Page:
For rocks (including flint), there is evidence of stockpiling of raw materials or pre-shaped pieces from which blades and bladelets were created. In France, flint from the Périgord and Cher were particularly sought-after. They are regularly unearthed hundreds of kilometres from their source.
In the symbolic realm, the same is true for shells, whose role in body ornament took an unprecedented surge. The Magdalenians sought out and used shells from the Atlantic and Mediterranean shorelines. They also visited very specific fossil deposits (Gironde, Touraine), whose contents have been found throughout the western half of France. 
These far-flung sourcings were either the result of direct acquisitions through physical displacement or of gradual trading. At what distance does trade become more likely than direct acquisition? How can one estimate the number of intermediaries?

Semi-nomads Share page with AddThis

Hunting and gathering activities require seasonal mobility, based in particular on the migration of herds of large herbivores and schools of fish. In all likelihood, this nomadism was also influenced by flowering cycles and the growth of plant resources.

From ethnographic sources we learn that hunter-gatherer populations alternated between dividing up into small groups and coming together again for activities requiring many individuals. Lasting from between a few weeks to a few months, these larger groups had various economic (major hunts, trading in raw materials and/or finished items), social (marriage exchanges) and spiritual (art, rituals) functions.
Various types of occupations that have been identified as Magdalenian appear to fit this pattern: brief occupations with few individuals focused on a specific activity (hunting stopovers, sites near deposits of raw materials) co-exist with longer occupations, involving more people with a larger scope of activities, primarily domestic and cynegetic in nature (residential sites) (Etiolles). Finally, some sites indicate particularly intense occupation periods, with a wide range of activities, particularly in relation to the symbolic sphere (the creation of jewellery, portable art and wall art) (Mas d'Azil).

Habitat Share page with AddThis

Without going so far as to invoke a more settled way of life, the Magdalenian period is characterised by greater emphasis on longer-term habitation, nomadism alternating with long-term occupations that may have been repeated from one year to the next.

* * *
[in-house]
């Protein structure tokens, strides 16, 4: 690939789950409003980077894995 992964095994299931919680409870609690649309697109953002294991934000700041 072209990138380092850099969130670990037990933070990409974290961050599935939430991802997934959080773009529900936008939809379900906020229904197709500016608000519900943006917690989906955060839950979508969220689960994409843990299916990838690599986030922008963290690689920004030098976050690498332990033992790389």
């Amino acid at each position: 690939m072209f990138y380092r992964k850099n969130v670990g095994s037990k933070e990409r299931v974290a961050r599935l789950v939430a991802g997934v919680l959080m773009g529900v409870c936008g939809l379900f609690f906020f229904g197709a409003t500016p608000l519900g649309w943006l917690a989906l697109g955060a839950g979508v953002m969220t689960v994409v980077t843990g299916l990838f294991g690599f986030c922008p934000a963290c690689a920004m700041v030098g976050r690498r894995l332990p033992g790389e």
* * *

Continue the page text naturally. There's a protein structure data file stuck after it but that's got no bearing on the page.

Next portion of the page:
There were different types of installations. The Magdalenians regularly took advantage of natural shelters, moving into rock shelters and well-exposed cave mouths. All they needed to do was close off the habitat with light structures and hides – possibly using loops pierced in the walls. In contrast, deep cave habitats are extremely rare.
The Magdalenian also lived in outdoor encampments. The sites of Pincevent and Étiolles in the Greater Paris basin are made up of small circular residential structures (tents or huts) that were covered with skins held to the ground by stones. Brace-holes for a lightweight frame, probably made of wood, have been found in Gönnersdorf, Germany.
Habitats were organised, and the ground may have been either paved or tiled. Space was divided into specific activity zones. In Pincevent and Étiolles, the centre of the site was taken up by a hearth, around which spatially-circumscribed activities took place (flint knapping, manufacturing of equipment from bone, weapon repair). Off to one side was the sleeping area, devoid of any vestiges.
In the Gartempe Valley, not far from Roc-aux-Sorciers, the Taillis des Coteaux site provides evidence of a Middle Magdalenian occupation. These sites reflect the movement phases of groups during that era.
Entrée de la grotte de Marsoulas (Midi-Pyrénées)

Social organisation Share page with AddThis

We know very little about the social organization of the Magdalenian populations. We have no ethnographic sources, which are vital for dealing with this issue in populations that have no writing. Moreover, archaeological evidence on which to base an approach is incomplete, due to the fact that certain materials decay more quickly than others. However, a few elements shed light on certain aspects of social life 15,000 years ago.
At the Pincevent and Étiolles sites in the Parisian basin, the small tent sizes suggest that the basic social unit was the nuclear family. However, we do not know how many nuclear families made up a group, nor, above all, the type of connections (clan? tribal?) that held them together.
Some evidence points to the existence of artisans or specialised individuals, including the production of large flint blades, certain portable art and some wall art. Their technical and/or iconographic qualities could not have been available to all, and would have required acquisition of a complex set of skills.
Finally, the circulation, sometimes across hundreds of miles, of materials (rocks and shells), objects and concepts (artistic techniques) testifies to numerous and extensive contacts between groups. The form that these exchanges took must have been based on various socio-economic realities such as trade, gifts, exogamy, etc.